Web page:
With its ribbed and reticulated (net-like) skin and pungent and sweet orange-colored flesh, the cantaloupe is one of the most recognizable of melons. Cantaloupes are cucurbits (family Cucurbitaceae) as are squash, gourds, pumpkins, and cucumbers. The cantaloupe is known in scientific circles as Cucumis melo, which includes a few other similar species all generally referred to as musk melons. Why “musk” melon? Some people describe the smell of the ripe fruit as musky. There are netted skin varieties of musk melon such as the cantaloupe and Persian melon, and smooth skinned types such as honeydew and casaba (although casabas are wrinkly). The terminology seems to be a little mixed up though, with some sources claiming that the only true cantaloupes are the smooth skinned varieties with the term musk melon reserved for the netted ones. There are around 21 named cultivars, but you are most likely to find a cultivar of C. melo var. reticulatus in the U.S. with C. melo var. cantalupensis common in Europe. Other authorities recognize two subspecies C. melo agrestis and C. melo melo. No matter — the U.S. Department of Agriculture calls them all “cantaloupes.”
So, what about those so-called cantaloupes? No one is sure about exactly where these annual herbaceous plants originated; some say Africa, others suggest southeast Asia, Greece, or elsewhere around the Mediterranean region and Middle East. Evidence suggests that cantaloupes were grown in the Nile Valley as long as 4,000 years ago. Cultivation was clearly established in Europe by the 1500s and commercial cultivation began in the U.S. in the 1800s, originally on the east coast. However, since C. melo prefers warm weather most cultivation in the U.S. now occurs in California and Arizona.
Melons are monoecious, having separate male and female flowers on the same plant. Although they are not self-sterile, the flowers don’t all mature at the same time and bees are generally required for sufficient pollination for good fruit development. If bees are not plentiful, tedious hand pollinating with a brush can be successful. Melons won’t cross with other cucurbits, but they can intercross among themselves to produce things like the Galia melon, which is a cross between cantaloupe and honeydew.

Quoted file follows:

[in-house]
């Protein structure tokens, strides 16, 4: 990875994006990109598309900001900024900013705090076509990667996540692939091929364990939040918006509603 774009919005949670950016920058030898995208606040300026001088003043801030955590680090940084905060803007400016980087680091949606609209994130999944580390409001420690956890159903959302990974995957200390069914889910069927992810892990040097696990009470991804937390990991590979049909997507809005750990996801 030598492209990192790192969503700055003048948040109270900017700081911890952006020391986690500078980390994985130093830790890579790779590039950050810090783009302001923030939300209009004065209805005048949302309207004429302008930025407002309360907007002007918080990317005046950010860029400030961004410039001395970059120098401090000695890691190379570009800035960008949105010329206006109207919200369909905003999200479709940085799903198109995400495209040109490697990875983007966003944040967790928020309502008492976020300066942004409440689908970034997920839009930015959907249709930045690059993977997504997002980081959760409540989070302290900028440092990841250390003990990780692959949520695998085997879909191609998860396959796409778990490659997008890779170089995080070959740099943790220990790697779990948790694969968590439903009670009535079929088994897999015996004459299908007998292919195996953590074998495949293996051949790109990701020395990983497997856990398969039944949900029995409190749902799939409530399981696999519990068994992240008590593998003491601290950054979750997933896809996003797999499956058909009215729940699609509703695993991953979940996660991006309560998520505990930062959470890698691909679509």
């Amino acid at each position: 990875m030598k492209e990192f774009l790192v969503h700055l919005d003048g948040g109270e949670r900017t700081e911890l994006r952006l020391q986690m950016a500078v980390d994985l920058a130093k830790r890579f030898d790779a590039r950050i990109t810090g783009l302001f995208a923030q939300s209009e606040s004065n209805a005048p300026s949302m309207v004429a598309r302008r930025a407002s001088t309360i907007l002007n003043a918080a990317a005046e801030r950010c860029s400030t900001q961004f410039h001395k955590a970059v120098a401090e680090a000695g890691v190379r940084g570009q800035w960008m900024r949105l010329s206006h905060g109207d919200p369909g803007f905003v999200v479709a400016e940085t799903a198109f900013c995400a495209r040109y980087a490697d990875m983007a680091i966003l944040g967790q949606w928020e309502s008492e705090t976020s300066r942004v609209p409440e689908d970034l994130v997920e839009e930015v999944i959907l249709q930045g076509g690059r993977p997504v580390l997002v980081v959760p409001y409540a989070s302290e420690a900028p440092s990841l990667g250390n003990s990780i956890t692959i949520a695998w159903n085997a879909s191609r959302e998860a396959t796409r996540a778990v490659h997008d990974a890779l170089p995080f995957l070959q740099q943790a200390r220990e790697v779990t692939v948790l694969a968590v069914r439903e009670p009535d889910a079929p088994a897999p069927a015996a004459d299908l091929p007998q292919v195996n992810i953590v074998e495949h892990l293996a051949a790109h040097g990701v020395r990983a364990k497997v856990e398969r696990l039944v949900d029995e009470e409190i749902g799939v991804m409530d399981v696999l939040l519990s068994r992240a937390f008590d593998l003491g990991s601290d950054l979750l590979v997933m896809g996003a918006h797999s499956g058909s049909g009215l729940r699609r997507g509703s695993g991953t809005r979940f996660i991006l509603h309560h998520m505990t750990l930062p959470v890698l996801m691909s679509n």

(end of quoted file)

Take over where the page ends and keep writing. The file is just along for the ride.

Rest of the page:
One thing that sets cantaloupe apart from most other fruit is that it presents a bit more of a risk of food-borne illness. The fruits can be exposed to pathogens at any time during the production process. Since melons require quite a bit of water there is often high humidity that encourages the growth of both fungal pathogens and disease-causing bacteria. Cantaloupes are susceptible to common leaf blight and spot diseases as well as powdery mildew. The highly irregular skin presents an ideal surface for harboring bacteria. Between 1998 and 2018 there were 45 cantaloupe-associated outbreaks of food borne illness, usually involving Salmonella, but also Campylobacter, Shigella, and Listeria bacteria. The resulting 40 deaths during this period is the most from any food-borne illness occurring in the United States during that time. Cut and prepackaged fruit present the greatest risk. Wash your undamaged cantaloupe well.
From a health and nutrition standpoint it’s hard to go wrong with a cantaloupe. A one cup serving (about a quarter of a melon) is 90 percent water, making it a sweet and tasty low-calorie food (50-60 calories tops) containing greater than 100 percent of the daily requirement of vitamins A and C, no fat or cholesterol, a trace of sodium, two grams of fiber, 14 grams of natural sugar, one gram of protein, with a bit of folic acid, potassium, iron, and calcium thrown in for good measure. If you like cantaloupe, it won’t hurt to eat more than one slice.
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